HIV prevention from indigenous youth perspectives




Leis, Genevieve

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This qualitative study of six Indigenous youth HIV prevention peer educators is presented to help understand how Indigenous youth perceive HIV/AIDS education. The research used a semi-structured questionnaire as a guide to conducting in depth individual interviews. The research followed decolonizing methodologies to explore the views of peer educators about the HIV/AIDS education they delivered, and the issues around perceptions of infection and risk. It examines the youth’s views on peer education, the importance of cultural revitalization in relation to health education and how peer education can be most effective. This study has included examples of programs with marginalized communities in several parts of the world and compared them with Indigenous experiences in Canada, in order to develop an understanding and recommendations of the most effective approaches in Indigenous youth health interventions. There have been very few research studies on Indigenous youth involvement in STD interventions. Indigenous youth have only been marginally included in the design of most of the social programming they receive, even though they have the unique knowledge, skills, language and cultural perspective necessary to reach their peers. HIV infection is on the rise with Indigenous youth because of historical and ongoing socio-economic and political inequities. Therefore, it is crucial that young Indigenous people be welcomed as integral participants in the strategies for improving Indigenous health.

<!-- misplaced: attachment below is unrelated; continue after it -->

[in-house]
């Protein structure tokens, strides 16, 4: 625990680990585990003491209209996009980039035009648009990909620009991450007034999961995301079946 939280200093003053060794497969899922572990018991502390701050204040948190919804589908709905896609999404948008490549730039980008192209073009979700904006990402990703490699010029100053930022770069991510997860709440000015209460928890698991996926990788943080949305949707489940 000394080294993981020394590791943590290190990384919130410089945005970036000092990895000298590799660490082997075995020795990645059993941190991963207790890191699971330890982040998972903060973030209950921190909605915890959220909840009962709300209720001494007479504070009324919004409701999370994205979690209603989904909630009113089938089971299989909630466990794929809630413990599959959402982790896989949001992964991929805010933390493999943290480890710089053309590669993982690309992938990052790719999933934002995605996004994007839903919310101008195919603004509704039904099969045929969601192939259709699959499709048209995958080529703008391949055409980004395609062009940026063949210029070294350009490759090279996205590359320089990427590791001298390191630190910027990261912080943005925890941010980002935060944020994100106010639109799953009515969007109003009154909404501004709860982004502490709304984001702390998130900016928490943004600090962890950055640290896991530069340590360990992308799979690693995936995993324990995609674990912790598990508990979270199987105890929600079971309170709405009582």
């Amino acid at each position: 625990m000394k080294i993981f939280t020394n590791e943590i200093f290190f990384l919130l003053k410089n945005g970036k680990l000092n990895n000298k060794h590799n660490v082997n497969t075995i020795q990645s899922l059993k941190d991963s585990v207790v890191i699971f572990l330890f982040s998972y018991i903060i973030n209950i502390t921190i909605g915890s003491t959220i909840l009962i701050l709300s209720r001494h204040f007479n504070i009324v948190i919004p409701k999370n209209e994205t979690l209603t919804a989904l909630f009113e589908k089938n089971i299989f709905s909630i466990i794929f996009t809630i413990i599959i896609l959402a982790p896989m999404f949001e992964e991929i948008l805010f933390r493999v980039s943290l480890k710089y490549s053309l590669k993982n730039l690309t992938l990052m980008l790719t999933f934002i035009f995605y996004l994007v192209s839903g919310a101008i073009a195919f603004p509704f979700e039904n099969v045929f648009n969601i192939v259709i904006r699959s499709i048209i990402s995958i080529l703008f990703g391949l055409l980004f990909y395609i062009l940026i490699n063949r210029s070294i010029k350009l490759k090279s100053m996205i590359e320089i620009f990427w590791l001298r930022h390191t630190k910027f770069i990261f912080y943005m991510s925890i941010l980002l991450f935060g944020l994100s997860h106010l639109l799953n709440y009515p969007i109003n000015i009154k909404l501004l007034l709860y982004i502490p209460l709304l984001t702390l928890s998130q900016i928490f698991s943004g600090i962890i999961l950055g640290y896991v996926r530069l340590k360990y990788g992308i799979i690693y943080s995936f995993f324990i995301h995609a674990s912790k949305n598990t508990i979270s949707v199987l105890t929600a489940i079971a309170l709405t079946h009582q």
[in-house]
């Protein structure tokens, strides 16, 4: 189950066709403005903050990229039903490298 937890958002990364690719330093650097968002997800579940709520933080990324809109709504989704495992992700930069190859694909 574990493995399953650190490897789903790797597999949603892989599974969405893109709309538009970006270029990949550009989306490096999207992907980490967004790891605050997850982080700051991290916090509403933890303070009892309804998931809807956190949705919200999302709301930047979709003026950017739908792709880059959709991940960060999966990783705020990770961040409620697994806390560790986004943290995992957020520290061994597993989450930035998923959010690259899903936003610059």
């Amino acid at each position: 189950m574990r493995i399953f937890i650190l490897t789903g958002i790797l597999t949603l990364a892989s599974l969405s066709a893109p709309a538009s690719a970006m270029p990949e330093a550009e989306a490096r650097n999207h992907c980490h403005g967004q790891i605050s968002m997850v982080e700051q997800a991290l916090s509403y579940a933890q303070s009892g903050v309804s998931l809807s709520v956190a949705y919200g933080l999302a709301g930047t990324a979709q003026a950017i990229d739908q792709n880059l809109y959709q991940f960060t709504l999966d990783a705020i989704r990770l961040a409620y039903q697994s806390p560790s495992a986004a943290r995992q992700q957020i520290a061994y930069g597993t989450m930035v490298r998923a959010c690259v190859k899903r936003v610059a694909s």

Indigenous, Aboriginal, First Nations, HIV, AIDS, Health, Youth, Peer, Education, Prevention, Interventions, Outreach